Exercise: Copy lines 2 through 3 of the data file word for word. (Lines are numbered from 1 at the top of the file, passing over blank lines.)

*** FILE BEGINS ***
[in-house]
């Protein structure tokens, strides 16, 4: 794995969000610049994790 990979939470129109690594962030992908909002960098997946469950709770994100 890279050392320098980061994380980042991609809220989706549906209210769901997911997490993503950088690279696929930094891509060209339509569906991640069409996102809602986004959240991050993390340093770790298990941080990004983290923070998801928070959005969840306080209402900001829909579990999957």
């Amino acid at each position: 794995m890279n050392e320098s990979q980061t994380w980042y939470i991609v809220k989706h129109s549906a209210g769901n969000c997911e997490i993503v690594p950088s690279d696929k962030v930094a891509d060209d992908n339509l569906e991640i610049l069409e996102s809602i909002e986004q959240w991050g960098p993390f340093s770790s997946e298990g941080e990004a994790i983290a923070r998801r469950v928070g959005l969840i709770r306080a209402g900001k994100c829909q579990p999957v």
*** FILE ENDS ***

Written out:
């Protein structure tokens, strides 16, 4: 794995969000610049994790 990979939470129109690594962030992908909002960098997946469950709770994100 890279050392320098980061994380980042991609809220989706549906209210769901997911997490993503950088690279696929930094891509060209339509569906991640069409996102809602986004959240991050993390340093770790298990941080990004983290923070998801928070959005969840306080209402900001829909579990999957």
């Amino acid at each position: 794995m890279n050392e320098s990979q980061t994380w980042y939470i991609v809220k989706h129109s549906a209210g769901n969000c997911e997490i993503v690594p950088s690279d696929k962030v930094a891509d060209d992908n339509l569906e991640i610049l069409e996102s809602i909002e986004q959240w991050g960098p993390f340093s770790s997946e298990g941080e990004a994790i983290a923070r998801r469950v928070g959005l969840i709770r306080a209402g900001k994100c829909q579990p999957v």